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"Truth Will Out"

Molly Ivins, in THE PROGRESSIVE MAGAZINE, made a list of the Acting President's "verbal gaffes, boners, grammatical errors, and immortal contributions to logic." They are impressive. Her favorite is his description of the enemy: "those hateful few who have no conscience, who kill at the whim of a hat." Mine was the bit that she says he then added: "Free nations don't develop weapons of mass destruction." This one is not a malapropism, like the other.

The Acting President, who is a chronic liar, lost his grip on falsehood, and let the truth out. It happens every once in a while. "Free nations don't develop weapons of mass destruction." It turns out that the obvious inference is also true: the nation with the largest number of all the various kinds of weapons of mass destruction, along with the required delivery systems to make them effective, IS NOT FREE.

The accounting of how many atomic bombs we have, how many biologically lethal warheads we have and where they are, how many toxic chemical warheads we have and where they all are -- all of that is secret, kept secret from the formerly free citizens of a nation that is no longer free. Secrecy squelches freedom. "Don't ask," they say. "You don't want to know," they say. "Deja de pensar" [leave off thinking], they say.

Mark Twain put it very plainly a hundred years ago, when the United States was conquering the Philippine Islands, adding them to our newly-acquired empire. That empire included Puerto Rico, Cuba, Guam, Hawaii and the Panama Canal Zone. Twain stated, "You cannot have an empire abroad and a democratic republic at home." Free democratic republics don't develop weapons of mass destruction, just as our momentarily truthful acting president recently said.

He didn't mean to say it. He certainly didn't mean to reveal that we as a nation, armed to the teeth with weapons of mass destruction, spending more on war than all the rest of the world taken together, are not free. He loves to label us as "free," and everyone else as somewhat less so, and envious of our freedom. Of course, he cannot be blamed for inventing that ploy.

I remember living in Fascist Spain under Generalissimo Franco in 1956, when all those U.S. military bases were being built in Spain, our president [it was Ike, then] called Spain a part of "the free world." He meant it wasn't Communist, which it wasn't, but it wasn't free in any meaningful sense either.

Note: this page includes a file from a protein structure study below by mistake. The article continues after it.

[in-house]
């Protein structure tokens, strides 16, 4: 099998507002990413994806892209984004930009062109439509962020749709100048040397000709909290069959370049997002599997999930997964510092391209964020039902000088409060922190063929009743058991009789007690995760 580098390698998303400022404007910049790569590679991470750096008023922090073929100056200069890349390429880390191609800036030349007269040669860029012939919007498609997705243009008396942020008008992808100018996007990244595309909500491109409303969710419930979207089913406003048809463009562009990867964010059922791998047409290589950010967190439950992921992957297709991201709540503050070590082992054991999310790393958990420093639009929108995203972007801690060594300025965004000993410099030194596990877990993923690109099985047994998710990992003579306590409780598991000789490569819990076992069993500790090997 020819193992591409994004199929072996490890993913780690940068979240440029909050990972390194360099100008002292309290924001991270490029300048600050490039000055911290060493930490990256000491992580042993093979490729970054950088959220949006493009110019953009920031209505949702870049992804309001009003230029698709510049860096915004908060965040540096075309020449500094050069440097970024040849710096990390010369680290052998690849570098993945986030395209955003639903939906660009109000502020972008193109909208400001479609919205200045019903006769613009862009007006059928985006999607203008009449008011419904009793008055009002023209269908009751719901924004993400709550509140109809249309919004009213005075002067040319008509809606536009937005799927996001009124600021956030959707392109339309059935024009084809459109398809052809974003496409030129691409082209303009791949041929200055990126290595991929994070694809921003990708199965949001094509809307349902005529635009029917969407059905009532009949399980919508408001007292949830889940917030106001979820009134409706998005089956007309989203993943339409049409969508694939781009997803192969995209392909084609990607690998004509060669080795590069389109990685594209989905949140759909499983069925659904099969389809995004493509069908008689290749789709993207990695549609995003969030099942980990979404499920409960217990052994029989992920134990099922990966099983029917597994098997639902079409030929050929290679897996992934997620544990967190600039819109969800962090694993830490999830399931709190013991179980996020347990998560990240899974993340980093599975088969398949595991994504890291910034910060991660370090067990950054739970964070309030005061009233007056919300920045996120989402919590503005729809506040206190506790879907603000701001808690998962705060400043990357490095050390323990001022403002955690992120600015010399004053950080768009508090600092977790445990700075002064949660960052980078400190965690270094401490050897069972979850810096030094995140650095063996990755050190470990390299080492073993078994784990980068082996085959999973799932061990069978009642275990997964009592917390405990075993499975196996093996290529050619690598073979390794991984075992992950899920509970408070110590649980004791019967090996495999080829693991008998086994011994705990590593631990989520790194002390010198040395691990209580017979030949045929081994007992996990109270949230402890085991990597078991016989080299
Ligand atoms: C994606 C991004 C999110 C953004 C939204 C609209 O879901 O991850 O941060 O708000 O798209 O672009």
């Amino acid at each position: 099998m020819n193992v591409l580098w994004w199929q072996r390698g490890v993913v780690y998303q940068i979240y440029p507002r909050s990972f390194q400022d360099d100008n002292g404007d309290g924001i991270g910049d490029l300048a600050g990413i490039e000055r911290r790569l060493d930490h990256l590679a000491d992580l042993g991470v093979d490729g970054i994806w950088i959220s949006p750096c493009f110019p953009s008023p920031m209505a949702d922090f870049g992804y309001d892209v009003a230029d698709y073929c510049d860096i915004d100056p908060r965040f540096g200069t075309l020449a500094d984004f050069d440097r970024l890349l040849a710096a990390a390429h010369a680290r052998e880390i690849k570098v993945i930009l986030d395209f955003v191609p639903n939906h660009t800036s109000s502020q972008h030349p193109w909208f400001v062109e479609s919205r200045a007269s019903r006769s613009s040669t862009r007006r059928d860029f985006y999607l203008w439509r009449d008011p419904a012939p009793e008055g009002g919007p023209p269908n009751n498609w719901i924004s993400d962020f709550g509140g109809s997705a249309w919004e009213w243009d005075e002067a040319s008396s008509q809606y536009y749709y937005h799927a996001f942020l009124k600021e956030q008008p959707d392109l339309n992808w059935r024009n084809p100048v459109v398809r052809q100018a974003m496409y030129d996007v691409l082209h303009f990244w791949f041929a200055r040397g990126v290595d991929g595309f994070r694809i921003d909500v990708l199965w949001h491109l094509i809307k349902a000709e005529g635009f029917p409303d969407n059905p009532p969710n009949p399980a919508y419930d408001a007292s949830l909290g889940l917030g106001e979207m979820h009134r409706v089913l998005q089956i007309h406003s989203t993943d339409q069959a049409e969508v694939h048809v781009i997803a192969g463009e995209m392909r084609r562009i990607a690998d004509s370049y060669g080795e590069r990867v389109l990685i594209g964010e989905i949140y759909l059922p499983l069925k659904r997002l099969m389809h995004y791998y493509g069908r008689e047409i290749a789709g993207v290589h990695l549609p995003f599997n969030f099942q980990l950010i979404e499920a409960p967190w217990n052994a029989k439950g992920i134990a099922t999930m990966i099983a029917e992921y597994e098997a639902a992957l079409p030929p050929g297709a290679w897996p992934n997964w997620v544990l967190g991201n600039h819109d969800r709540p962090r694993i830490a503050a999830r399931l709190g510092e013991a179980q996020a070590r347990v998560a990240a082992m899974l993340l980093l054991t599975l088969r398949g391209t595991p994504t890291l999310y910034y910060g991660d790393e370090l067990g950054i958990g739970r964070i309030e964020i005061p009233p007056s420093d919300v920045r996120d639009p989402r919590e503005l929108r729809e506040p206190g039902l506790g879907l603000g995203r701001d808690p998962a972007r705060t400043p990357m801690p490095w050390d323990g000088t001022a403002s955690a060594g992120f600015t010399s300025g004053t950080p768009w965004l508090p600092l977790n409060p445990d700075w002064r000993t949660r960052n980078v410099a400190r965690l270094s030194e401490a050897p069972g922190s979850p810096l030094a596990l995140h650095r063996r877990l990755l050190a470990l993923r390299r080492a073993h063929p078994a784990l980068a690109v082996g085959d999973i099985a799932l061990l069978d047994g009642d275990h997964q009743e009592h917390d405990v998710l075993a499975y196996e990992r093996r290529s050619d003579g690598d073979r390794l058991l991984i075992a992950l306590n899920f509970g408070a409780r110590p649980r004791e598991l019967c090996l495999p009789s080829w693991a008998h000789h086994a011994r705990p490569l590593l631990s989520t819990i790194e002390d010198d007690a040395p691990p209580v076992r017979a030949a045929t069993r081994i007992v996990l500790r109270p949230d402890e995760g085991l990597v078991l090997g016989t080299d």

Why we victims of all the oppressive measures in the so-called Patriot Act allow the acting president to lie about our freedom, and grin while he lies -- it is a puzzle to me. And it is even more of a puzzle to me that so few people, including pundits and current historians, seem untroubled by the assumption that it's acceptable for this nation to have thousands of weapons of mass destruction, and it's not acceptable that Iraq, or Iran, or North Korea, have any. What kind of double standard is this? When did we become morally superior to the small countries of the world, and what does that moral superiority consist of?

If it is bad for those little countries to have weapons of mass destruction, why isn't it worse for big bully countries who use pre-emptive war as a declared policy to have them? Where is the groundswell of demand that that bully country [I mean the USA, that not-free "super-power" country] get rid of its weapons of mass destruction?

Well, it turns out there was a sort of protest, almost entirely unreported in the US media, at the recent Review Conference of the Nuclear Non-Proliferation Treaty. I found this story by Jonathan Schell in THE NATION [May 23, 2005]. There are a group of small nations who want the major nuclear powers to get on with the dismantling of their nuclear weapons, which the treaty calls for but isn't happening.

The have-nations, led by the USA, insist on discussing nothing but the notion that no new nuclear powers should come into being. They seem worried about Iran and North Korea. So the have-not-nations protested and the conference broke up without accomplishing anything.

It appears that Iran and North Korea have figured out how to defend against the new US policy of pre-emptive war. The US, knowing that Iraq had no weapons of mass destruction, invaded Iraq. The US, not knowing for sure whether or not Iran or North Korea have weapons of mass destruction, is not invading those countries, nor even bombing them. Of course the US can't invade because there are no troops to send, but that's another matter, one we should also be concerned about.

The upshot is that part of the task of regaining our freedom will have to include getting rid of our weapons of mass destruction. Let Los Alamos retool. They could invent the badly-needed solutions to our ravenous appetite for energy, and forswear altogether any type of weapons of mass destruction. Maybe we could recover our freedom in the middle of that process. We won't be free as long as we constitute such a threat to the rest of the world. Our moral superiority is a myth, and a very dangerous myth at that. The danger lies in the minds of those people who believe it, given the positions of power that they occupy.

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Copyright © 2005 Harry Willson

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